Scuba Personality(Hotflush) Buy it from Insound
Where were you in ’92? It was a year that saw chart smashes by the likes of Bizzare Inc., Ce Ce Peniston and Snap! amongst a glut of similar acts cashing in on uplifting dance music, transformed from an underground phenomenon to a commercial juggernaut. But more than a mere throwaway M.I.A. hook, the question has seemed increasingly relevant when examining the state of modern dance music. Better-qualified and more articulate men and women than I have penned countless innumerably superior articles on the current revivalism taking hold in the UK scene, so I’ll try and limit the waffle; but in a nutshell, those producers and DJs who have been careering forward into untested waters at breakneck pace now do so looking over their shoulders. Random samples and welterweight bass alone no longer cut the mustard, and the myriad of then-innovative sounds of Detroit, Chicago, Berlin and, well, the M25 are being dusted off and reapplied with renewed purpose. The coalescence of house, techno and garage is in full swing and has procured some absolutely fantastic results in the past two years or so.
Personality, while representing this marriage of genres better than most, falls short. Paul Rose, better known as Scuba or even his house alias SCB, is, in relative terms, a seasoned veteran. This is his third studio album (his addition to the DJ Kicks series notwithstanding), coming after 2008’s A Mutual Apathy and 2010’s lauded Triangulation. He also helms Hotflush Recordings, which has been putting out quality material since day one. Formerly considered somewhat of a dubstep kingpin, albeit one whose work was techno-flecked and brooding in nature, a lot of fuss has been made over Rose’s shift towards a more dancefloor-ready sound. The most significant sign of light filtering through the moody clouds came on last year’s Adrenalin EP, which contained some of the most eminently danceable music to see release in 2011. The title track notably provoked consternation amongst some fans – after all, it evoked the sort of peak-time trance that Chicane used to make – but it was largely welcomed with open arms and there has since been a palpable buzz for Personality, which intensified in the wake of The Hope being unveiled. I say ‘intensified’ as opposed to ‘increased’ because The Hope proved even more divisive than Adrenalin. It makes perfect sense for it to be the first cut off the record, as it comes as close to a single proper as Scuba has ever produced – it is, in no uncertain terms, a big-room banger. Synth stabs permeate a hot and heavy atmosphere, like lasers cutting through a thick blanket of smoke in a club, as infectious vocals plough through an array of hedonistic pleasures in a vaguely obnoxious manner. But it’s a red herring: largely, Personality is not quite the dancefloor-igniting record that was expected, though nor is it a mere rehash of previous work – it is the sound of Rose exploring a variety of styles without successfully nailing any of them.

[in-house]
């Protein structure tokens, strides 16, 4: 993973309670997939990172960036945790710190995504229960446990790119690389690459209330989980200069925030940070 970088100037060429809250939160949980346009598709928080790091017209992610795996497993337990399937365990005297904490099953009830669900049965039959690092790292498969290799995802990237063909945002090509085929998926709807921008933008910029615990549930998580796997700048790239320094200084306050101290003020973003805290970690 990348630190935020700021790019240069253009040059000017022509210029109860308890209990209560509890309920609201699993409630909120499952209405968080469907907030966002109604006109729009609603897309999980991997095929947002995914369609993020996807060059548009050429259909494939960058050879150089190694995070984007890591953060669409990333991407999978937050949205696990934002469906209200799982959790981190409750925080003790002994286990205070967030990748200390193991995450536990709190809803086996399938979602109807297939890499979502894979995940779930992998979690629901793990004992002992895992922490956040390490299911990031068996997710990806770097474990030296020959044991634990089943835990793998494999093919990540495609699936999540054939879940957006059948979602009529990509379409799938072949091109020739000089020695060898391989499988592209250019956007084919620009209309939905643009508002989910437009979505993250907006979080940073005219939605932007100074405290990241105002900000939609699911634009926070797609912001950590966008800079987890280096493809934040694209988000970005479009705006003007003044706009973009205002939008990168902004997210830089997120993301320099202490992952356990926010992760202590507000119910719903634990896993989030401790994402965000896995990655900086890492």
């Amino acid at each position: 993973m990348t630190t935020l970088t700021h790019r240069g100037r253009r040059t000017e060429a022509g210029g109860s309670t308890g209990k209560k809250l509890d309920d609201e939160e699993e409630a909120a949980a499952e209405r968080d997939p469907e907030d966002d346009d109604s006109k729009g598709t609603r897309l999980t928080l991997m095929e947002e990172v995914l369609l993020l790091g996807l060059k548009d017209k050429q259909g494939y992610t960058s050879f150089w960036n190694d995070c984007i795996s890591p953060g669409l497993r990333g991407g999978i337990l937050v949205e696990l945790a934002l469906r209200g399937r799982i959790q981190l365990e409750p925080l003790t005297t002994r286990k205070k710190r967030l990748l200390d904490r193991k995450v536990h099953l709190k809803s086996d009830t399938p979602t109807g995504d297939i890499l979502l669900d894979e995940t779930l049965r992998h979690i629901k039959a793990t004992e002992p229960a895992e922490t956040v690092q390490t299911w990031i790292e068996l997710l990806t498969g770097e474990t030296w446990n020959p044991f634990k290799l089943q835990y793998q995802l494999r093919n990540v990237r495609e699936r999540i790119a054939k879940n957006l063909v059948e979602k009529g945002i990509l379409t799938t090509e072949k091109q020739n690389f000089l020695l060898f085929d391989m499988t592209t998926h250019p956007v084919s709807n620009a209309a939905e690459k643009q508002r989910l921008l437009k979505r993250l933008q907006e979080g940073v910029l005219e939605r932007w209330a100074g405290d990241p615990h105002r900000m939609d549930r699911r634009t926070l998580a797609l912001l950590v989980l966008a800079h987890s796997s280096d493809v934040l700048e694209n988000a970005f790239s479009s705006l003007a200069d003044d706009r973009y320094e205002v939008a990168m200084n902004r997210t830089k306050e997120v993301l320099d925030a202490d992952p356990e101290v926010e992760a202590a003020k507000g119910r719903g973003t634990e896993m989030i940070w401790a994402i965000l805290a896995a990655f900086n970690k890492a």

There are a handful of themes that run concurrent throughout the album. Firstly, the interplay between the vocals and the music is deeply in thrall to that aforementioned early 90s sound – take opener Ignition Key, a filter-heavy house number where synths zap around like synapse impulses while a female voice contently 'ooh's away in the background. But it can be hit and miss: on one hand, NE1BUTU is all big piano chords and cloying vocals, decent but by-numbers; on the other, penultimate track, Tulips, is gentle and contemplative, fluttering with the faintest of touches and deploying the faceless female to great effect. Another factor that connects some of the tracks is how driven and focused they are. That middle ground between techno and traditional dubstep is still present on Personality, only this time modified to showcase new dimensions to Scuba’s sound. Gekko introduces a strong Germanic influence, hitting hard with a four-to-the-floor beat and an industrial feel, and Cognitive Dissonance has a skittering backbeat not a million miles removed from drum ‘n bass, complemented by washes of synth of the ilk that fellow Berlin expatriate Kuedo made his own on last year’s Severant. But it all comes across as faintly hollow and soulless, and many of the tracks on show here meander when they should soar, bubbling away pleasantly but hardly making much of an impact, especially in the first half hour.
This is not a bad album. Paul Rose is a talented producer who knows his craft inside out, a masterful architect who sculpts intricately layered, metallic structures; this time round, the grey beams and dimly lit corners are illuminated by flash floods of colour and clarity, and the wide spaces are filled out with supplementary elements such as the vocals and effects. The closing third stands up with the best of Scuba’s output, reminiscent in parts of the new Burial EP, and if treated as a continuous mix it fares better than by pulling apart the individual components. But I can’t help but shake the fact that some of the excitement that came with the Adrenalin EP has been lost, representing somewhat of a step backwards. While attempting a transition to make floor fillers without abandoning his trademark sound, we find Scuba standing awkwardly with one foot in either camp, and it makes for a listen that feels incomplete. The album begins with a sullen diatribe in which Rose laments the lack of personality in modern dance music, but going on this evidence it isn’t abundantly clear if he knows what his own is.13 March, 2012 - 12:30 — Gabriel Szatan